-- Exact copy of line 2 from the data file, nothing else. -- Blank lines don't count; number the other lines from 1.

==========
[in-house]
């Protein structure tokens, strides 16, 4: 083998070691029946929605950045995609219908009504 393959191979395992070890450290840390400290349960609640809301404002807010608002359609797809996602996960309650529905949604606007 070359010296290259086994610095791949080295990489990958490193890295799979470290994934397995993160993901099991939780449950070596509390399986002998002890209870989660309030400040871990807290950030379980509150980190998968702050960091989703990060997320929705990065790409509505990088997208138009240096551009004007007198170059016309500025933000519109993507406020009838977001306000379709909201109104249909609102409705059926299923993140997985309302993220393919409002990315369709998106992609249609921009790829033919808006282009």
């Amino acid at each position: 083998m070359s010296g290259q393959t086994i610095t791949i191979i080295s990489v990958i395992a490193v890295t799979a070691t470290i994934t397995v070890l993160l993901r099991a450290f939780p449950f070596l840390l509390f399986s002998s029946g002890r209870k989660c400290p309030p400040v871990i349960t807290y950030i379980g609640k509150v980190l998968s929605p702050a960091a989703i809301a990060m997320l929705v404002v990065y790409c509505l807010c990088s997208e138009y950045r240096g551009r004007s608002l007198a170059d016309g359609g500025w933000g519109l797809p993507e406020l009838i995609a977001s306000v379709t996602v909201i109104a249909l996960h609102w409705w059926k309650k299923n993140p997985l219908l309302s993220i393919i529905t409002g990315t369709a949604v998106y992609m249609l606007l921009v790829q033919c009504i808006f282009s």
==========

């Protein structure tokens, strides 16, 4: 083998070691029946929605950045995609219908009504 393959191979395992070890450290840390400290349960609640809301404002807010608002359609797809996602996960309650529905949604606007 070359010296290259086994610095791949080295990489990958490193890295799979470290994934397995993160993901099991939780449950070596509390399986002998002890209870989660309030400040871990807290950030379980509150980190998968702050960091989703990060997320929705990065790409509505990088997208138009240096551009004007007198170059016309500025933000519109993507406020009838977001306000379709909201109104249909609102409705059926299923993140997985309302993220393919409002990315369709998106992609249609921009790829033919808006282009």